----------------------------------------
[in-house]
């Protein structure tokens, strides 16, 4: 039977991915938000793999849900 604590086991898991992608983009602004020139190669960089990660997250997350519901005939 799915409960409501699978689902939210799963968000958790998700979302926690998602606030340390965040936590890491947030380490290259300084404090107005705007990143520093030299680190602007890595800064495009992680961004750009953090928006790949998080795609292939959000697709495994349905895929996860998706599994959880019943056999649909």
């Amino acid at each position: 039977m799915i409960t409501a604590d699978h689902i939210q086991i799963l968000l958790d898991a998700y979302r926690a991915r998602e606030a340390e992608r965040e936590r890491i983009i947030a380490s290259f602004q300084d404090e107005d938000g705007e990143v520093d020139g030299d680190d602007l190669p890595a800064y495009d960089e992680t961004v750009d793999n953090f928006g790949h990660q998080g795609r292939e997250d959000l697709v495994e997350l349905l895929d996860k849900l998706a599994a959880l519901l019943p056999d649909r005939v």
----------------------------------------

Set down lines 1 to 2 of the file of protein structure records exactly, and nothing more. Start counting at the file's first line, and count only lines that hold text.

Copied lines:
[in-house]
């Protein structure tokens, strides 16, 4: 039977991915938000793999849900 604590086991898991992608983009602004020139190669960089990660997250997350519901005939 799915409960409501699978689902939210799963968000958790998700979302926690998602606030340390965040936590890491947030380490290259300084404090107005705007990143520093030299680190602007890595800064495009992680961004750009953090928006790949998080795609292939959000697709495994349905895929996860998706599994959880019943056999649909």